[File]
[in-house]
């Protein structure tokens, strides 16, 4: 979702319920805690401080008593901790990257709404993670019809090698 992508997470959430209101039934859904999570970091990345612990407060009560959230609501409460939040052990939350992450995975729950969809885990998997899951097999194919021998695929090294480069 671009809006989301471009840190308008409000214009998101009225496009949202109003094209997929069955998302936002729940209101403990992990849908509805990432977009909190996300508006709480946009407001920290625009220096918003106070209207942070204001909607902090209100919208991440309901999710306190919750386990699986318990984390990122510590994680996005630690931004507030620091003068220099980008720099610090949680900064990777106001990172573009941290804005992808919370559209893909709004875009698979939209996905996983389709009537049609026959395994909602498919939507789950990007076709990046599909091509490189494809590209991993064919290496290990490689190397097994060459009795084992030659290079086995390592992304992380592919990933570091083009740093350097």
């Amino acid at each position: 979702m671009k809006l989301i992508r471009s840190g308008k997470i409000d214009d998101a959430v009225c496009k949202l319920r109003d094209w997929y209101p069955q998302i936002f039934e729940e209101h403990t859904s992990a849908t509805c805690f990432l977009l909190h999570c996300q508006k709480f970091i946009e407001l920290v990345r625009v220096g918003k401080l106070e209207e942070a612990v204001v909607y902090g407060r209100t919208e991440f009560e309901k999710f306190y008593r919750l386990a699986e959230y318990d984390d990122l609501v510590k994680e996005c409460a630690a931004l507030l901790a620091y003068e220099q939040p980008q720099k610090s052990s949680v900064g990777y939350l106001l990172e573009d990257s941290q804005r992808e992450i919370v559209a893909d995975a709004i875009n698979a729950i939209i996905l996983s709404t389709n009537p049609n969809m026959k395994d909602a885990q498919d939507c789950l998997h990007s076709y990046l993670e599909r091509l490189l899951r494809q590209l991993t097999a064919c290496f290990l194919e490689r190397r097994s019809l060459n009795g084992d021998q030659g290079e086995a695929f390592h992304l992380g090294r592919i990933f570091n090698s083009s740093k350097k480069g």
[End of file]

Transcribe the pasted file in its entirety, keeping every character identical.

[in-house]
């Protein structure tokens, strides 16, 4: 979702319920805690401080008593901790990257709404993670019809090698 992508997470959430209101039934859904999570970091990345612990407060009560959230609501409460939040052990939350992450995975729950969809885990998997899951097999194919021998695929090294480069 671009809006989301471009840190308008409000214009998101009225496009949202109003094209997929069955998302936002729940209101403990992990849908509805990432977009909190996300508006709480946009407001920290625009220096918003106070209207942070204001909607902090209100919208991440309901999710306190919750386990699986318990984390990122510590994680996005630690931004507030620091003068220099980008720099610090949680900064990777106001990172573009941290804005992808919370559209893909709004875009698979939209996905996983389709009537049609026959395994909602498919939507789950990007076709990046599909091509490189494809590209991993064919290496290990490689190397097994060459009795084992030659290079086995390592992304992380592919990933570091083009740093350097």
């Amino acid at each position: 979702m671009k809006l989301i992508r471009s840190g308008k997470i409000d214009d998101a959430v009225c496009k949202l319920r109003d094209w997929y209101p069955q998302i936002f039934e729940e209101h403990t859904s992990a849908t509805c805690f990432l977009l909190h999570c996300q508006k709480f970091i946009e407001l920290v990345r625009v220096g918003k401080l106070e209207e942070a612990v204001v909607y902090g407060r209100t919208e991440f009560e309901k999710f306190y008593r919750l386990a699986e959230y318990d984390d990122l609501v510590k994680e996005c409460a630690a931004l507030l901790a620091y003068e220099q939040p980008q720099k610090s052990s949680v900064g990777y939350l106001l990172e573009d990257s941290q804005r992808e992450i919370v559209a893909d995975a709004i875009n698979a729950i939209i996905l996983s709404t389709n009537p049609n969809m026959k395994d909602a885990q498919d939507c789950l998997h990007s076709y990046l993670e599909r091509l490189l899951r494809q590209l991993t097999a064919c290496f290990l194919e490689r190397r097994s019809l060459n009795g084992d021998q030659g290079e086995a695929f390592h992304l992380g090294r592919i990933f570091n090698s083009s740093k350097k480069g």